Russia is planning to oversee the formation of a single mobile network operator covering the four 'new regions' unilaterally claimed by Russia within Ukrainian territory in the wake of last year's invasion.

These territories are located in parts of Donetsk, Luhansk, Kherson, and Zaphorozhye.

– Getty Images

A report published by earlier this month revealed the plans of the Russian Ministry of Digital Development, Communications & Mass Media.

In the report, the head of the Ministry Maksut Shadayev told reporters that the country is planning to consolidate the assets of Russian-backed operators in these areas - per Comms Update.

This will see the Ministry aim to combine operators Lugacom and Phoenix to create a single MNO in the regions, along with MirTelecom and +7Telecom.

Lugacom has been providing mobile services in the self-proclaimed Luhansk People’s Republic, while Phoenix has done a similar job in the self-proclaimed Donetsk People’s Republic.

Meanwhile, MirTelecom and +7Telecom have appeared in Russian-occupied parts of the Kherson and Zaporozhye regions.

Earlier this week, Russia announced that it expects to conduct pilot testing of 5G networks using Russian-built base stations in 2025, with plans to deliver 75,000 base stations by 2030.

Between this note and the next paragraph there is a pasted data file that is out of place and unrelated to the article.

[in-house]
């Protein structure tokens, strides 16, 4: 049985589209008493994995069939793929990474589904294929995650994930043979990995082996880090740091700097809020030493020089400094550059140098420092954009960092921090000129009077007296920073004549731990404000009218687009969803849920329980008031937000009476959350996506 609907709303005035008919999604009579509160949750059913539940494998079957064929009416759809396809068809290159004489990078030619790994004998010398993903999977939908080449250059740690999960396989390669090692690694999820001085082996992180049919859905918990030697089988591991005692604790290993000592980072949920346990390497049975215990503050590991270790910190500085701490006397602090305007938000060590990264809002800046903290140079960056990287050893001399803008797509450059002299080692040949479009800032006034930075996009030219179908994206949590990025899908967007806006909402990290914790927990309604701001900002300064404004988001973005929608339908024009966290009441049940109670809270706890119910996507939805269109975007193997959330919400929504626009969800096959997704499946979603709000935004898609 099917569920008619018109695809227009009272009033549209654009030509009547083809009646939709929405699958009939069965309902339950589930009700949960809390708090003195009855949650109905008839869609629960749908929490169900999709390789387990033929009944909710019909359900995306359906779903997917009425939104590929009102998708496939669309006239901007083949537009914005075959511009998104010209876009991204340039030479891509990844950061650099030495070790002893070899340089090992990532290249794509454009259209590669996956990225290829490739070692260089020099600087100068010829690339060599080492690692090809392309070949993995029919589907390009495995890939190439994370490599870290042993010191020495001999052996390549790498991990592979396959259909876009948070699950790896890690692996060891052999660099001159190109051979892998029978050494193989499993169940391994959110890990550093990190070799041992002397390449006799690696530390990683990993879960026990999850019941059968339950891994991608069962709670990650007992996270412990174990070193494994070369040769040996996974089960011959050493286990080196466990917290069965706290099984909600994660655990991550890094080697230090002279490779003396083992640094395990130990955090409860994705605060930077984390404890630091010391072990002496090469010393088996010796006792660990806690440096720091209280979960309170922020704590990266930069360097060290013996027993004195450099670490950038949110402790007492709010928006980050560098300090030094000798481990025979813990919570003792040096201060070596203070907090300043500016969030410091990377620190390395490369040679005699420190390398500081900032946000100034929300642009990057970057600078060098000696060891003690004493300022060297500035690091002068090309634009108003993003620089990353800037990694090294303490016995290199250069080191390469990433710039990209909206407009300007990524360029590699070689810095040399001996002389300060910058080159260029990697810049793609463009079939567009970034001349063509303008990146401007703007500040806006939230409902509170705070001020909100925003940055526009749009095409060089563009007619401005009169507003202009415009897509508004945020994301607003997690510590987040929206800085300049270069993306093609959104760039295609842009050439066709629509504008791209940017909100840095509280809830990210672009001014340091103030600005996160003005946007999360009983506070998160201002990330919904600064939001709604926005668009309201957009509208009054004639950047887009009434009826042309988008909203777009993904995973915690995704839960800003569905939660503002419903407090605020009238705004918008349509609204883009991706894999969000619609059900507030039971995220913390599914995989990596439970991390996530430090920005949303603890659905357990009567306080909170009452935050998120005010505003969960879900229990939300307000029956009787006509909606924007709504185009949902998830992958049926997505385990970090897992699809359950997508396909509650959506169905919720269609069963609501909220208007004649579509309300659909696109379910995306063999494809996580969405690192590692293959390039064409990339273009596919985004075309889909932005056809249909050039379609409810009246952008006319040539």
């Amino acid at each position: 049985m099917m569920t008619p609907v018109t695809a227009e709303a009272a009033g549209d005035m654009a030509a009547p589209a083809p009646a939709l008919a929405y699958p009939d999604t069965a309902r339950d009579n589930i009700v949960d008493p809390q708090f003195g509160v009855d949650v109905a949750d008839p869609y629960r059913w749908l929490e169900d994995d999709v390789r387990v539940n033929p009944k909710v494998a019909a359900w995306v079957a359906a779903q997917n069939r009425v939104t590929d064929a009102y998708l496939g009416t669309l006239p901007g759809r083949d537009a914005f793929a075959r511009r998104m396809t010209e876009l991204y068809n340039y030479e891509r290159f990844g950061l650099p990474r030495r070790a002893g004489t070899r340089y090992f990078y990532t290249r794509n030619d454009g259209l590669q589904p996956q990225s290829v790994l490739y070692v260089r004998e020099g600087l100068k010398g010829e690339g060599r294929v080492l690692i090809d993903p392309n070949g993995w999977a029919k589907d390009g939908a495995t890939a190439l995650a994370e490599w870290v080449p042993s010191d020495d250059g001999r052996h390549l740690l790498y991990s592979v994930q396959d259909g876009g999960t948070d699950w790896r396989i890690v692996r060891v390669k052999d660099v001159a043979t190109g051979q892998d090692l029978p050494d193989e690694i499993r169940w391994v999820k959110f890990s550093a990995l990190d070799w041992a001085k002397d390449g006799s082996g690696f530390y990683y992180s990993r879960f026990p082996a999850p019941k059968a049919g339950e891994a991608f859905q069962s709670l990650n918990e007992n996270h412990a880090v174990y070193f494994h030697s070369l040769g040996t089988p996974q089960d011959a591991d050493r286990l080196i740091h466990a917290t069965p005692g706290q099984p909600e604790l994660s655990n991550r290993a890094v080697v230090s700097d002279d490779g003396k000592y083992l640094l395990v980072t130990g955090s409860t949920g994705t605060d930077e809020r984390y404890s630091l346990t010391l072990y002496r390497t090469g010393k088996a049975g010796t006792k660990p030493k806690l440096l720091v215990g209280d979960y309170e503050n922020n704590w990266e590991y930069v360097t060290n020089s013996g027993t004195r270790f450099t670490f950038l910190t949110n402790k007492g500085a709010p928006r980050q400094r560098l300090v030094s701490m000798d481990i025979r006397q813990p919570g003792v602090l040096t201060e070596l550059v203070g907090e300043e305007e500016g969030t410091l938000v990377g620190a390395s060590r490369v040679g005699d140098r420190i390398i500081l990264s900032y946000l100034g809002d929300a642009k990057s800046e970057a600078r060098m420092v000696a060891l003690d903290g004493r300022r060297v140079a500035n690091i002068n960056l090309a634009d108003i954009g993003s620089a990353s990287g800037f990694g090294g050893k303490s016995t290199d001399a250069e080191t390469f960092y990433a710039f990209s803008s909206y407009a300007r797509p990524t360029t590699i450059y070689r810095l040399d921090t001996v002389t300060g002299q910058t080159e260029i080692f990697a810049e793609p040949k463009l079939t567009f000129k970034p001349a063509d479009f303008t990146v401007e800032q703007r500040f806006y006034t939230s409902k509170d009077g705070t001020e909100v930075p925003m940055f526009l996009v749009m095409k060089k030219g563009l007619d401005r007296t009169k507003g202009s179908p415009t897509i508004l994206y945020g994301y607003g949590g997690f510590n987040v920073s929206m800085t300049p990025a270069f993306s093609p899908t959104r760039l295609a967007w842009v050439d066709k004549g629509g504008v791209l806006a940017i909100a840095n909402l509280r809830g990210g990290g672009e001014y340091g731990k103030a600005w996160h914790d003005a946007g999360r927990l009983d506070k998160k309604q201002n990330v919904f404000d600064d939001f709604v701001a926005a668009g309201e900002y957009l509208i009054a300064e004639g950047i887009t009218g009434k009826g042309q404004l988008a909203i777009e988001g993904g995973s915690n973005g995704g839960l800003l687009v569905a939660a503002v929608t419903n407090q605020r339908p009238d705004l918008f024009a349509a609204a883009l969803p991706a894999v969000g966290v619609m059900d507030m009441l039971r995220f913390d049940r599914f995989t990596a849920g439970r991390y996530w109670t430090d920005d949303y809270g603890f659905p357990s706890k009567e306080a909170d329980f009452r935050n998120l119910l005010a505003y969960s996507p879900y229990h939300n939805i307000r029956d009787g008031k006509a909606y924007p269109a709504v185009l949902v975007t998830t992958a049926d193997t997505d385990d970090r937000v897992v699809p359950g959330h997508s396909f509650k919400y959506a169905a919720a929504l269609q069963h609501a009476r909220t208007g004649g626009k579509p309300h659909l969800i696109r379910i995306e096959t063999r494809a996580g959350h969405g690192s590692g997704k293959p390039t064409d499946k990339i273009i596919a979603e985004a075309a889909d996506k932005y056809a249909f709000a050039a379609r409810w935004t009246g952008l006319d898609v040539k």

In January of this year, Russian telecom operators entered into forward contracts with domestic manufacturers for the supply of base stations, including a plan for the supply of equipment for 5G networks for over $1.32 billion.

It wouldn't be the first time that Russia has taken over Internet services on Ukrainian soil, also doing so in its annexation of Crimea back in 2014.

Prior to the seizure, the Crimean Internet took place over Ukrainian networks and laws. From March 2014, however, that changed - with the territory falling under Russian Internet regulations.

The new government soon began building the infrastructure required to remove Crimea from Ukraine, but the process was slow as the poor region was heavily reliant on the Ukrainian mainland for supplies and connectivity.

This led to Ukrainian mobile operators leaving the region, with MTS exiting by choice by selling its assets, while Ukrtelecom was forced out of the region when armed guards stopped the telco's staff from entering their offices and facilities. In the latter case, Russian-backed Krymtelekom took over the operations.

However, Crimean residents were hampered by slow Internet speeds as part of the transition over to the Russian network operators, with Internet users in the region regularly complaining about increased latency.

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